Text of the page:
This is documentation for Mathematica 6, which was
based on an earlier version of the Wolfram Language.
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Polygon[{pt1, pt2, ...}]
is a graphics primitive that represents a filled polygon.
Polygon[{{pt11, pt12, ...}, {pt21, ...}, ...}]
represents a collection of polygons.
  • The positions of points can be specified either in ordinary coordinates as {x, y} or {x, y, z}, or in scaled coordinates as Scaled[{x, y}] or Scaled[{x, y, z}].  »
  • Offset can be used to specify coordinates in two dimensions.  »
  • The boundary of a polygon is formed by joining the last point you specify to the first one.
  • FaceForm and EdgeForm can be used to specify how the interiors and boundaries of polygons should be rendered.  »
  • In two dimensions, polygons are by default rendered with no explicit edges drawn. In three dimensions, they are by default rendered with black lines on their edges.
  • The option VertexColors->{c1, c2, ...} can be used to specify different colors for each vertex of a polygon. The interior is then colored by interpolation between these.  »
  • In three dimensions, shading of polygons is determined by simulated lighting.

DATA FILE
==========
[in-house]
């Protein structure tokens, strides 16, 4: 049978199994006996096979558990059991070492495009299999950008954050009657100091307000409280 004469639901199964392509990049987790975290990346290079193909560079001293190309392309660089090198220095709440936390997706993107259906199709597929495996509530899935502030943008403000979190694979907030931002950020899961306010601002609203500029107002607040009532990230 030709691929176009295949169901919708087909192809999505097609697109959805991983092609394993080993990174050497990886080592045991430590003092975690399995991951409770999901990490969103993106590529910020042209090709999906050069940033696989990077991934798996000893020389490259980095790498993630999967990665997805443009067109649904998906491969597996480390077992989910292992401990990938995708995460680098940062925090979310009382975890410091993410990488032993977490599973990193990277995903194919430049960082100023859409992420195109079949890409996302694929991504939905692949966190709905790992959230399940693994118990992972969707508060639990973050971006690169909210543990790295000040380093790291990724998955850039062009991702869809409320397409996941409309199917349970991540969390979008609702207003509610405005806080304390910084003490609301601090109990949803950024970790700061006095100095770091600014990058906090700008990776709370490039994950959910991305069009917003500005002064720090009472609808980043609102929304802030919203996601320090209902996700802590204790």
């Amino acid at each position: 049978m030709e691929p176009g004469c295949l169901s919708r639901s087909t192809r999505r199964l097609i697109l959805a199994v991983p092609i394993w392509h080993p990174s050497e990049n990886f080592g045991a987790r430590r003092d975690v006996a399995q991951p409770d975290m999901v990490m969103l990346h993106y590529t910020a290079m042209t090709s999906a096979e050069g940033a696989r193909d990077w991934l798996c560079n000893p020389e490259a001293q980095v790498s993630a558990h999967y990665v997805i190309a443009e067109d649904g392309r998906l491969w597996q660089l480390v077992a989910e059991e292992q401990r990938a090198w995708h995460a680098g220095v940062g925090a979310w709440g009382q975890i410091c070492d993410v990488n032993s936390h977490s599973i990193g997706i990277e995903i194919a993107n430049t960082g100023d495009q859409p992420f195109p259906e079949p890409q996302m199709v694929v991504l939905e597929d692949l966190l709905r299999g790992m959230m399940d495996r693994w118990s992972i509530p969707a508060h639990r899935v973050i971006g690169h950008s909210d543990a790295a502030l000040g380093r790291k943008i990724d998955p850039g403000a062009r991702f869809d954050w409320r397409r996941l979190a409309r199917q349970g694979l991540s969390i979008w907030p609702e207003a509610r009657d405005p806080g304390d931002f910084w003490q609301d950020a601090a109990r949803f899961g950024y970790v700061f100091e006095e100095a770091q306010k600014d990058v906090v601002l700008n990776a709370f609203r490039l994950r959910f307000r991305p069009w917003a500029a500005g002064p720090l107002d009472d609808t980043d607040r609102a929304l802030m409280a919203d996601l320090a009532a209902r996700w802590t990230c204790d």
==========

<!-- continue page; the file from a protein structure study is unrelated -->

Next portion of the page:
• Polygons are by default assumed to act like diffuse gray reflectors. Color directives can be used to change their surface color.
  • You can specify surface material properties using the graphics directives Specularity and Opacity.
  • Glow[color] can be used to add glow colors that are not affected by simulated illumination.
  • In three-dimensional graphics, polygons are considered to have both front and back faces, with their normals taken to point to the front.
  • You can use FaceForm[front, back] to specify different properties for front and back faces.  »
  • By default, the normal direction for a polygon is determined by a right-hand rule, so that typically the first three vertices will be in a counterclockwise order when viewed from the front.
  • The option VertexNormals->{n1, n2, ...} can be used to specify effective normals at each vertex of a polygon, to be interpolated for purposes of smooth shading.  »
  • Polygons in 2D and 3D can be non-convex, and can intersect themselves. Self-intersecting polygons are filled according to an even-odd rule that alternates between filling and not at each crossing.
  • In 3D, non-planar polygons are broken into triangles for rendering. Quadrilaterals are broken in two; other convex polygons are typically broken into triangles emanating from the center.
  • For purposes of shading, non-planar polygons are taken by default to have a single average normal.
  • Individual coordinates and lists of coordinates in polygons can be Dynamic objects.
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